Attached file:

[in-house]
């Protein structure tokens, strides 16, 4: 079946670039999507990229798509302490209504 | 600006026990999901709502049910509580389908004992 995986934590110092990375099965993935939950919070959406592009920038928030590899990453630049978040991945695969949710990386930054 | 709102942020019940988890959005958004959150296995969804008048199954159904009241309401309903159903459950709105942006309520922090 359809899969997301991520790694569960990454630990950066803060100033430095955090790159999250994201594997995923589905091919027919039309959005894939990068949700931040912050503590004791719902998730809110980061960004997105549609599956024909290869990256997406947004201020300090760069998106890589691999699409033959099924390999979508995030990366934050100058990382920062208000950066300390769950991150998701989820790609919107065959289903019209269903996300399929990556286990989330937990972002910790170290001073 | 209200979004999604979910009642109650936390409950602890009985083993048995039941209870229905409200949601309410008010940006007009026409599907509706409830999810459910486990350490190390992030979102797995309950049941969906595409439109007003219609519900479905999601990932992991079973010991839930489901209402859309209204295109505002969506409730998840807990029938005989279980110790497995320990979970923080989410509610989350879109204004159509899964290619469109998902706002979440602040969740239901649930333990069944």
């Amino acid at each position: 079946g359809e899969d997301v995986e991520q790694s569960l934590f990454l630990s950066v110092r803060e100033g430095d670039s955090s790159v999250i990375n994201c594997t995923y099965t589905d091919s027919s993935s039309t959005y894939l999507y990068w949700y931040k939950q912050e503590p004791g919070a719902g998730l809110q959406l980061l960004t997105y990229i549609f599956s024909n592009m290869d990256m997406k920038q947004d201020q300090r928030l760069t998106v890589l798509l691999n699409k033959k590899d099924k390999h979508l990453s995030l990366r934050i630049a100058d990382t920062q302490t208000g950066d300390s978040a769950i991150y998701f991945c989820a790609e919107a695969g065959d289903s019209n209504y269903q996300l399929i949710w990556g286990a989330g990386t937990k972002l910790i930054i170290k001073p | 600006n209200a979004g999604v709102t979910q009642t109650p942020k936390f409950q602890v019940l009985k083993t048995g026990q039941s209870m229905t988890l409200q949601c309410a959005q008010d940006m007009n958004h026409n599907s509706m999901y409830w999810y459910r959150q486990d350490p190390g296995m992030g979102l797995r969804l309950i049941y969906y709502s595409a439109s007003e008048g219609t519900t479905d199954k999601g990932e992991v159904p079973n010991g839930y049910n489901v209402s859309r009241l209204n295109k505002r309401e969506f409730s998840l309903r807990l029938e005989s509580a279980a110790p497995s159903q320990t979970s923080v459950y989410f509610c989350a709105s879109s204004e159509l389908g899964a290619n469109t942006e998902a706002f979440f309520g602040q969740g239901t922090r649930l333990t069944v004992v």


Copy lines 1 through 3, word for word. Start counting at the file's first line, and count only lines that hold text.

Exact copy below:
[in-house]
């Protein structure tokens, strides 16, 4: 079946670039999507990229798509302490209504 | 600006026990999901709502049910509580389908004992 995986934590110092990375099965993935939950919070959406592009920038928030590899990453630049978040991945695969949710990386930054 | 709102942020019940988890959005958004959150296995969804008048199954159904009241309401309903159903459950709105942006309520922090 359809899969997301991520790694569960990454630990950066803060100033430095955090790159999250994201594997995923589905091919027919039309959005894939990068949700931040912050503590004791719902998730809110980061960004997105549609599956024909290869990256997406947004201020300090760069998106890589691999699409033959099924390999979508995030990366934050100058990382920062208000950066300390769950991150998701989820790609919107065959289903019209269903996300399929990556286990989330937990972002910790170290001073 | 209200979004999604979910009642109650936390409950602890009985083993048995039941209870229905409200949601309410008010940006007009026409599907509706409830999810459910486990350490190390992030979102797995309950049941969906595409439109007003219609519900479905999601990932992991079973010991839930489901209402859309209204295109505002969506409730998840807990029938005989279980110790497995320990979970923080989410509610989350879109204004159509899964290619469109998902706002979440602040969740239901649930333990069944």
């Amino acid at each position: 079946g359809e899969d997301v995986e991520q790694s569960l934590f990454l630990s950066v110092r803060e100033g430095d670039s955090s790159v999250i990375n994201c594997t995923y099965t589905d091919s027919s993935s039309t959005y894939l999507y990068w949700y931040k939950q912050e503590p004791g919070a719902g998730l809110q959406l980061l960004t997105y990229i549609f599956s024909n592009m290869d990256m997406k920038q947004d201020q300090r928030l760069t998106v890589l798509l691999n699409k033959k590899d099924k390999h979508l990453s995030l990366r934050i630049a100058d990382t920062q302490t208000g950066d300390s978040a769950i991150y998701f991945c989820a790609e919107a695969g065959d289903s019209n209504y269903q996300l399929i949710w990556g286990a989330g990386t937990k972002l910790i930054i170290k001073p | 600006n209200a979004g999604v709102t979910q009642t109650p942020k936390f409950q602890v019940l009985k083993t048995g026990q039941s209870m229905t988890l409200q949601c309410a959005q008010d940006m007009n958004h026409n599907s509706m999901y409830w999810y459910r959150q486990d350490p190390g296995m992030g979102l797995r969804l309950i049941y969906y709502s595409a439109s007003e008048g219609t519900t479905d199954k999601g990932e992991v159904p079973n010991g839930y049910n489901v209402s859309r009241l209204n295109k505002r309401e969506f409730s998840l309903r807990l029938e005989s509580a279980a110790p497995s159903q320990t979970s923080v459950y989410f509610c989350a709105s879109s204004e159509l389908g899964a290619n469109t942006e998902a706002f979440f309520g602040q969740g239901t922090r649930l333990t069944v004992v």